How It’s New York: 9/11 will always be associated with New York, and a lot of the political theatre attempts to deal with it happened here too. Everybody’s sending around their reminiscences of 9/11, so I will too. Some of my 9/11 memories are embedded in this article about sentimental political theatre I wrote for the Portugese Journal Obscena in 2007. It is a rant but in its own way it honors 9/11. When things are really important they should be treated with honor and dignity.
How It’s Irish: Irish playwrights fall into this trap too, unfortunately (less about Iraq than Israel, but that’s a whol ‘nother topic).
Since I’m guessing most of you don’t read Portugese, I’m uploading my original word doc. Political theatre in this country for a long while after 9/11 was all very guilt ridden, often false as the day is long as playwrights tried to imagine life from the perspective of an Iraqi.
But before the political theatre rant– some more on me an 9/11:
|Sigmund the Cat|
The real reason I was in New Jersey on 9/11: my cat Sigmund, who had Squamous Cell Carcinoma, took a turn for the worse on 9/9.
We had to send him Over the Rainbow Bridge on 9/10, and knowing I wouldn’t want to fly that same day, I changed my ticket to 9/11. I have always believed that somehow Sigmund arranged it so that I’d be in New Jersey with my family on the awful day (and yes, I know how that sounds). I would have panicked if I’d been in Montgomery, Alabama, where I was living then.
[pullquote]From our house in Millburn, you could smell the towers burning—fifteen miles and a river away. [/pullquote]We actually first found out what was happening from friends in England– my mother was online emailing a Cat Newsgroup (I know, I know) about Sigmund when someone there mentioned it. She asked my father had a plane struck the World Trade Center? No, he said, reading the paper, you’d hear about that. A few minutes later she said “here’s another post, let’s turn on the television.” We did, and saw the second tower come down live. It was a gorgeous day, one of those perfect September days. There was an eerie silence because the airports were closed, interrupted by government planes buzzing the coast. I wondered, is this the day the world ends?
My father, Leo Orel, who was a World War II vet, was shaken up. There was a candlelight vigil on my street and we joined it. My dad even carried a candle and was eager to go out, and this was not like him. He looked around for a flagpole stand in the yard.
It’s hard to explain now the impulse to put up and wear flags but it was something beautiful, not something aggressive as it often is here. It was somehow a way of joining together.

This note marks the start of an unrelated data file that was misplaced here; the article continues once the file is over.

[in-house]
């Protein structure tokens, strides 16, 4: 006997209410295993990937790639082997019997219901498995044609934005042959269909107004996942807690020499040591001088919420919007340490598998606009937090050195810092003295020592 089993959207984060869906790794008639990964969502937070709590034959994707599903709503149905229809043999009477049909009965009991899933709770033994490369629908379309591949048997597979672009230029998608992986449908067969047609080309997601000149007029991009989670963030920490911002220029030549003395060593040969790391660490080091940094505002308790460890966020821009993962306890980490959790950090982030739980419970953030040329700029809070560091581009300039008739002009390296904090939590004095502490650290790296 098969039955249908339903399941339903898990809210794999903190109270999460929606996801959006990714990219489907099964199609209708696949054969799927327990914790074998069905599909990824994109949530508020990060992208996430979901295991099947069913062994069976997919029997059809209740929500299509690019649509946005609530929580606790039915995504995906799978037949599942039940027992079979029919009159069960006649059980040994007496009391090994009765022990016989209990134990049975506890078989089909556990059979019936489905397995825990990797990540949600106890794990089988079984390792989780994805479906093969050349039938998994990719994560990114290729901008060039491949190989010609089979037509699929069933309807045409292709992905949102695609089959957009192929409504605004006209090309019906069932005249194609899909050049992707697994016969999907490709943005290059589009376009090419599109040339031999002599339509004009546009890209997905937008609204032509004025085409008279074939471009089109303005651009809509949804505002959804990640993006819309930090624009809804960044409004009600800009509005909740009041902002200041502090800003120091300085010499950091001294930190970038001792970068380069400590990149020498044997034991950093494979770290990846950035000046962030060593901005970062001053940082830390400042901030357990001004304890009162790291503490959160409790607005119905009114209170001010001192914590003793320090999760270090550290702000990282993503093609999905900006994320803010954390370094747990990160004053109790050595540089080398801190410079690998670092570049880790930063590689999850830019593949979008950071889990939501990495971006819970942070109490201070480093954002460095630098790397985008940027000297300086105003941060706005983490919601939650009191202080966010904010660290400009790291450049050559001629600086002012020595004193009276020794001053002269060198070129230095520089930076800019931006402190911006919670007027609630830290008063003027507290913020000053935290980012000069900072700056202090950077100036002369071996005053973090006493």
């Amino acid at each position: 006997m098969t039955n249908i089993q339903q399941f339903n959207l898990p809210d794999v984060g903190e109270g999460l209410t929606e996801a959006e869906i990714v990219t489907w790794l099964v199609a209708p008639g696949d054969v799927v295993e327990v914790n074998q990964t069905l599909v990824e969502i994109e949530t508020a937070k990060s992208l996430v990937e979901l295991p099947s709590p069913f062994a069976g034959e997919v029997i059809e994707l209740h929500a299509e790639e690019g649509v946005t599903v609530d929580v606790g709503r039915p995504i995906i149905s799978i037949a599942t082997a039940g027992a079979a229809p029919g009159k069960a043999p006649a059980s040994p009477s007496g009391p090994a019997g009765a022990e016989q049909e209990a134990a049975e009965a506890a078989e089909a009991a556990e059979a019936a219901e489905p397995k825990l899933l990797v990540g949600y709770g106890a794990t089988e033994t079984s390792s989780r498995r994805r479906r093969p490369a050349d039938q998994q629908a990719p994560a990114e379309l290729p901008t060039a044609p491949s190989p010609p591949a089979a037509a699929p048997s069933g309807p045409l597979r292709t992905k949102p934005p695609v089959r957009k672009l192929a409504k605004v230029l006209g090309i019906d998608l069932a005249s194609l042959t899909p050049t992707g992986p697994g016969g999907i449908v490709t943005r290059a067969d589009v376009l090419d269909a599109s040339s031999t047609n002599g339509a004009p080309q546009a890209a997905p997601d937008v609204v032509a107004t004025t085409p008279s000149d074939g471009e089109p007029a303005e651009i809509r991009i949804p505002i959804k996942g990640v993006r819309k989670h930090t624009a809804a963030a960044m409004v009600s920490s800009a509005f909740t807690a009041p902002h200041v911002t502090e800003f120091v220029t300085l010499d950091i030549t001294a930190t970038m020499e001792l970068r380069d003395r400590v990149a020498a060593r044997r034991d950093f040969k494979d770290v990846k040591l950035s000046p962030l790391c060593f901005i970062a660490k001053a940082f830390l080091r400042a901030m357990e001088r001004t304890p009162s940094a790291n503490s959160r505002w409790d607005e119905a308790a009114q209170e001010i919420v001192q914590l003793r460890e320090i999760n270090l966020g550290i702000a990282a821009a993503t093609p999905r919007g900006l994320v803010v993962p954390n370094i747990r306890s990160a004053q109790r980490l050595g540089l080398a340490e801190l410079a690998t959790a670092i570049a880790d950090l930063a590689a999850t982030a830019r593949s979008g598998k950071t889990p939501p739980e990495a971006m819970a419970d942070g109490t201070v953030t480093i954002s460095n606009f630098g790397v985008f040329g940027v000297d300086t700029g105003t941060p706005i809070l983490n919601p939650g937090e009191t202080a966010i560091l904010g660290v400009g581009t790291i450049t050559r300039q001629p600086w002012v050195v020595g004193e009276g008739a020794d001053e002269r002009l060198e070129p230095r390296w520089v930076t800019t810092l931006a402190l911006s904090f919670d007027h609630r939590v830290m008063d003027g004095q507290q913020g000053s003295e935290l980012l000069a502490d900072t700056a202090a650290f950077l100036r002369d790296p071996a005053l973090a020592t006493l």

9/11 is the reason there is a flag sticker on our front door. To decode what it means you need to picture my dad sadly standing there.
Staging a response to 9/11
Rally Round the War, Boys—THAW
Performing the Rachel Corrie debate
“I can’t help but frame this argument as one of anti-Semitism: it appears to my already admittedly paranoid mind that the anti-Semitism in this country is so deeply ingrained that there is actual contempt for Jews objecting to a play that they feel—rightly or wrongly—is anti-Semitic, and a cry of censorship is raised when the play is shut down because of it. On the other hand, if a group of African-Americans shut down a play they felt was racist, we would be cheering.”
“pretty much totally uninterested in the recent spate of plays that espouse the politics of obviousness—a politics that I largely agree with, but for which I do not go the theater. Now, I’ve heard that pieces like Guantanamo and The Exonerated did great work in drawing attention to underreported issues, and that’s terrific, but I already listen to ‘Democracy Now’ every day.”
“do we honestly think that anybody in the department of defense is going to say oh, the theatre people care, so let’s just stop? The Jihadists will say, oh Western theatre wants us to stop, so let’s just stop?”
Projecting and Profiting from Bush
“I actually feel that Havel’s plays have absolutely nothing to do with the political situation in the US or anywhere else….I worry that he (Havel) is being used by all of us ‘good theatre liberals’ to further our own agenda… (Hey, he publicly supported the invasion of Iraq – how about it for all of us good anti-bushistas?)”
Political Playwright Possibilities, and Potential Progress
Maybe things are changing. Or maybe we’re just plain bored. But the tide is turning.